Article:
In the midst of the Osama bin Laden news last week occurred one of those quiet cultural transitions that catch The Scrapbook’s attention. We are speaking of the death, in Stamford, Connecticut, of 91-year-old Hubert J. Schlafly Jr.
Mr. Schlafly, who so far as The Scrapbook is aware was not closely related to Phyllis Schlafly of Eagle Forum fame, was the onetime “director of television research” at 20th Century Fox. One day, in the late 1940s, he received a request from the vice president for radio and television at Fox, Irving Kahn. Kahn had been talking to a Broadway actor named Fred Barton, who told him that he had an idea for a mechanical device that could help him remember his lines. Could Hub Schlafly build the contraption conceived by Fred Barton?
“I said it was a piece of cake,” Schlafly told the Stamford Advocate a few years ago. He attached a motorized scroll inside a suitcase shell, printed half-inch letters on the scroll, and set the device beside some television cameras. The teleprompter was born.
Schlafly, Kahn, and Barton must have instantly realized they’d hit the jackpot, for all three quit their jobs and founded the TelePrompTer Corp., which revolutionized not only television production—it was first used on a soap opera in 1950—but also politics as well. Former President Herbert Hoover was the first prominent politician to use a teleprompter, in a speech at the 1952 Republican national convention, and Lyndon Johnson was the first president to use a teleprompter routinely in public appearances.
Since then, of course, presidents, game show hosts, news readers, and just about anybody who regularly speaks into television cameras has come to rely on Schlafly’s device. In its early days, there was a certain stigma attached to teleprompter dependence, and some presidents used them more than others; but the stigma has long since vanished. Indeed, so ubiquitous has it become that, in 1994, when Bill Clinton realized that his teleprompter contained the wrong speech during an address to Congress, he was obliged to improvise for several minutes. When it was revealed that Clinton had winged it on national television, he was widely congratulated for not melting down.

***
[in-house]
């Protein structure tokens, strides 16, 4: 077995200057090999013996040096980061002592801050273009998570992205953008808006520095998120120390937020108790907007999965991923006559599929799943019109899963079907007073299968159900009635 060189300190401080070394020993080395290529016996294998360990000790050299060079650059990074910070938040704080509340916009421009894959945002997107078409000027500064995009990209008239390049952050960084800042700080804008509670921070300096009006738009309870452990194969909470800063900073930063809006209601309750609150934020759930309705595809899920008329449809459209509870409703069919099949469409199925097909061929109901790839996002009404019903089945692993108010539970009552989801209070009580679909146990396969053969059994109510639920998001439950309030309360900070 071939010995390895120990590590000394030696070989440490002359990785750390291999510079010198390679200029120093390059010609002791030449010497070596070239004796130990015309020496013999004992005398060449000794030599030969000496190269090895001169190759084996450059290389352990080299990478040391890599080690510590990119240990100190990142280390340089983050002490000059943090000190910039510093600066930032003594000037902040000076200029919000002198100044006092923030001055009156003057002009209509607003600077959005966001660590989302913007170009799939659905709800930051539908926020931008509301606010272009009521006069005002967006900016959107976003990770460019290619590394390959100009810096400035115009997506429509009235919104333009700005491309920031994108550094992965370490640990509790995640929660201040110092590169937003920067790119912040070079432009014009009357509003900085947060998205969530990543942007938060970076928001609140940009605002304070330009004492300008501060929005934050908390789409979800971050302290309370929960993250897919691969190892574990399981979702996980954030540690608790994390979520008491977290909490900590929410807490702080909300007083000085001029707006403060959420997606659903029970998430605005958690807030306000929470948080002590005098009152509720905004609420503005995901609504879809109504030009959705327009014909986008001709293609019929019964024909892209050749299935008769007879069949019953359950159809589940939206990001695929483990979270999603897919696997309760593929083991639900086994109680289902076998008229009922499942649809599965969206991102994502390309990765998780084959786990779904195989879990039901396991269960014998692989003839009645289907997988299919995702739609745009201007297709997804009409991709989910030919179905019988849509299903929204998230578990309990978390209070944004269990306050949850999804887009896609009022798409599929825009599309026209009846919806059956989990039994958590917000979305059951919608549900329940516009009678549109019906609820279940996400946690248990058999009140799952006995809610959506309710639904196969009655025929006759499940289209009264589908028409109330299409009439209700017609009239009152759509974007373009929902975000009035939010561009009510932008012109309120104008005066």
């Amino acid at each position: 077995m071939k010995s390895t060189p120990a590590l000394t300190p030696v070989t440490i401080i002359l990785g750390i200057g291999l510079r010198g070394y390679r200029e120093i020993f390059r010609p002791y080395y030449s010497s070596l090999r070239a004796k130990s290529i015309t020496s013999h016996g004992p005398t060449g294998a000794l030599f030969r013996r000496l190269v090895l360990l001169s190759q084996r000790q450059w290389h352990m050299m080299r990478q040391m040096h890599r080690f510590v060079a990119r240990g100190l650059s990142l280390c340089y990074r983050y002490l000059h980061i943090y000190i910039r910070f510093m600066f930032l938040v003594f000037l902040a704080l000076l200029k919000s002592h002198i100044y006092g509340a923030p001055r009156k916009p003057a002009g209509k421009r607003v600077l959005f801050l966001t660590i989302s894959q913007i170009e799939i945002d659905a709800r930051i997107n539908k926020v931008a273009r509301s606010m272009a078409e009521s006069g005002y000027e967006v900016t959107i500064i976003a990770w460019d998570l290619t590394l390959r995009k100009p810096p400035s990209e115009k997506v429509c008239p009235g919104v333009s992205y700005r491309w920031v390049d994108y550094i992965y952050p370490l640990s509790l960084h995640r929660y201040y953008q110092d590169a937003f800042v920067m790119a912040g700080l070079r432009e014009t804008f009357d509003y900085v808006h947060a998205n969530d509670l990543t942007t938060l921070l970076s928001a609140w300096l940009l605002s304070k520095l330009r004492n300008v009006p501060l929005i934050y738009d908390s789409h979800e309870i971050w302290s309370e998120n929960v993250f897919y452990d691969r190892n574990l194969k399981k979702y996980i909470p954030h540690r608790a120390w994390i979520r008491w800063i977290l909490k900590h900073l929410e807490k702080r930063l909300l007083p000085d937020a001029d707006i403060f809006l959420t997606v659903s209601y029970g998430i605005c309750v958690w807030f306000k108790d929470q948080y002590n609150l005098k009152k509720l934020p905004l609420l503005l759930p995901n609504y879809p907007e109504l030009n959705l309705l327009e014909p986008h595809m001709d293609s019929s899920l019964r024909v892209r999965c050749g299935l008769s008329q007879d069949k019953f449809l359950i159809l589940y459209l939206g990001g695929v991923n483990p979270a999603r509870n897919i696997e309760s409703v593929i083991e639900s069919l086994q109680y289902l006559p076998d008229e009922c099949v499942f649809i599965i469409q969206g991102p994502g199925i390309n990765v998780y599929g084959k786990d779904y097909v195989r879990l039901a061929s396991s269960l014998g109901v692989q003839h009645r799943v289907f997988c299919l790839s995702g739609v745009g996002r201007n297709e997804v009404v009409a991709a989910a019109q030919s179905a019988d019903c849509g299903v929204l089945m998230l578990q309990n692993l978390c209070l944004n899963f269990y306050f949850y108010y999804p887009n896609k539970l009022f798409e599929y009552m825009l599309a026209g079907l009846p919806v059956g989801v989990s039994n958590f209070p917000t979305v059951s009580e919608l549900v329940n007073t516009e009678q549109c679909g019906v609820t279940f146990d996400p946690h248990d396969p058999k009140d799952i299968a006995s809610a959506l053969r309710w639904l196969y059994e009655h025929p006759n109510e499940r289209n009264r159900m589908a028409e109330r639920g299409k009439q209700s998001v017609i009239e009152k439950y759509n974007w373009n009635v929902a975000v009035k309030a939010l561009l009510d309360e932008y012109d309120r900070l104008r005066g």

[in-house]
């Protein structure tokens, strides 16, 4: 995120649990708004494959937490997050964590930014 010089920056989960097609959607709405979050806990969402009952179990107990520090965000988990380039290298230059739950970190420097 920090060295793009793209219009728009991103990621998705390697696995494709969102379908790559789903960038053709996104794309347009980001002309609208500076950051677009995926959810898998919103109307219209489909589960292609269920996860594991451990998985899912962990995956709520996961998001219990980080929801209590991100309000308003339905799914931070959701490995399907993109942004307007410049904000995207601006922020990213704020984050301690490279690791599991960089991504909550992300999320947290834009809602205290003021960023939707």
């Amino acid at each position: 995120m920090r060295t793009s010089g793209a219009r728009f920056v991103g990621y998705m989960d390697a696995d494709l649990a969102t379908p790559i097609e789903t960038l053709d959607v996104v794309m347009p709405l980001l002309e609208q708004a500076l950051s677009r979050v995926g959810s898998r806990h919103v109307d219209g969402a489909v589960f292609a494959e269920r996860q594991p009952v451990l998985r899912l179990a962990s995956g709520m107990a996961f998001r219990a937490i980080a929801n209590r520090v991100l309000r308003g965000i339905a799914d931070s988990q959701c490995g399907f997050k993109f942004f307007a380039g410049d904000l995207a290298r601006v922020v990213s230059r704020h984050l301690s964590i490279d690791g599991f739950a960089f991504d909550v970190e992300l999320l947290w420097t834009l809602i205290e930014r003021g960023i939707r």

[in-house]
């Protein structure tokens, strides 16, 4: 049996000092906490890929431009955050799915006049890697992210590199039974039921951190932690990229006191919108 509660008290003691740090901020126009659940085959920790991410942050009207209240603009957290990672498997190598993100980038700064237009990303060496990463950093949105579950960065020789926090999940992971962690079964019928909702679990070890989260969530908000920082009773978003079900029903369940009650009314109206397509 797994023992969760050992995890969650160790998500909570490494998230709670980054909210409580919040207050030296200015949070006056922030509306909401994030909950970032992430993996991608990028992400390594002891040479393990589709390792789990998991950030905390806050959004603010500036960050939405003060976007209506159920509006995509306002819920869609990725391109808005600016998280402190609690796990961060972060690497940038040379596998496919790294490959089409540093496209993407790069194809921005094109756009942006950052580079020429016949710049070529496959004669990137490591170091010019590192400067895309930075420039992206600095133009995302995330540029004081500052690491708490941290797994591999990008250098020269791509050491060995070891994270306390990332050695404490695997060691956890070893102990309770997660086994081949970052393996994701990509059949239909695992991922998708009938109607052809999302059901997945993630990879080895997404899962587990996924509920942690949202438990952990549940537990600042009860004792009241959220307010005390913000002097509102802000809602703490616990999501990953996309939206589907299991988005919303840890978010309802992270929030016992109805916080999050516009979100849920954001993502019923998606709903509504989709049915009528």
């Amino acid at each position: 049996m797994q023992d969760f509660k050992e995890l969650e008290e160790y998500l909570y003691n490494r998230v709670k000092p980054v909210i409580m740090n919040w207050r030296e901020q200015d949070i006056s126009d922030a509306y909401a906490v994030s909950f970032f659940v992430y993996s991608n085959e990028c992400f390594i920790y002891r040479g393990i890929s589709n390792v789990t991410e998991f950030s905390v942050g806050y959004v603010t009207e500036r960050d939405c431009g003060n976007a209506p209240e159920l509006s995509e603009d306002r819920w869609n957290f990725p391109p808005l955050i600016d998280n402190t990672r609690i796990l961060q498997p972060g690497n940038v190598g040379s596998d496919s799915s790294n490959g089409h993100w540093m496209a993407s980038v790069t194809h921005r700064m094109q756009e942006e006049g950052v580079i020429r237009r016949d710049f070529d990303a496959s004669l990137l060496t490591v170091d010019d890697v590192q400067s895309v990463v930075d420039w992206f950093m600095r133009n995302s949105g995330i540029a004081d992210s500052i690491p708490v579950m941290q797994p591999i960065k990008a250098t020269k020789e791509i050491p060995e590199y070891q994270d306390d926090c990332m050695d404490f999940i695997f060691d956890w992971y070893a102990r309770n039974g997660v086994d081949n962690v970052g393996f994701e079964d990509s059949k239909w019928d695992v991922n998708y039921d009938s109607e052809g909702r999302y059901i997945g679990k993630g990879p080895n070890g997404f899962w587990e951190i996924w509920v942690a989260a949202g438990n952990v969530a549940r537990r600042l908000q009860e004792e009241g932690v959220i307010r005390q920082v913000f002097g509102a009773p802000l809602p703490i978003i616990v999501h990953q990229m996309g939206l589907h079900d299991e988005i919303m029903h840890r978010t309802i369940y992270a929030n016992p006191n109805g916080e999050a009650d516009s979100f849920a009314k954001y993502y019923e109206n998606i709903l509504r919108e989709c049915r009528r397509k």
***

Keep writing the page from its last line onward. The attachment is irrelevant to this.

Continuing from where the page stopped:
Which makes the case of President Obama even more intriguing. Among the president’s many magical qualities, of course, is his reported high intelligence and golden tongue. He is admired, especially in journalistic circles, for his oratory and lawyer’s gift of gab. But Obama is also unusually dependent on teleprompters—the apparatus can be seen just about anywhere he speaks, even to children—and when he is obliged to say a few words in public without a teleprompter, he is surprisingly inarticulate. The smooth, teleprompted operator suddenly sounds tongue-tied, confused, even a little panicky.
Which proves, in The Scrapbook’s estimation, one of two things—maybe both: that the influence of the teleprompter on American politics has been nearly as profound as the invention of aerosol hairspray; and that Barack Obama is not quite as miraculous as he—and E.J. Dionne and Maureen Dowd and Jonathan Alter and all the other camp-followers—seem to believe.
Giving Interrogators Their Due
On Sunday, May 1, a team of Navy SEALs raided Osama bin Laden’s compound in Pakistan and killed him. Over the next several days, we learned about the intelligence that made the assault possible. It started, according to senior intelligence officials, with the nom de guerre of bin Laden’s courier and housemate—Ahmed al-Kuwaiti. That crucial piece of information was the first step on the long, difficult path to bin Laden. Without it, according to a U.S. intelligence official The Scrapbook’s colleague Stephen F. Hayes spoke with last week, Osama bin Laden would be alive today. The intel came from captured al Qaeda terrorists who had been subject to the enhanced interrogation techniques (EITs) employed by the CIA during George W. Bush’s presidency.
But if you get your news only from the New York Times, the self-styled newspaper of record, you would have read on Wednesday that information from enhanced interrogations played only a “small role at most” in finding bin Laden.
The Times is heavily invested in this storyline, having claimed repeatedly over the years that such interrogations are ineffective. Never mind that the CIA’s own declassified assessment of the interrogations demonstrates the opposite: Some 70 percent of what the U.S. intelligence community knows about al Qaeda came from detainees subject to enhanced interrogation, and Khalid Sheikh Mohammad willingly gave “terrorist tutorials” to his interrogators after he was broken.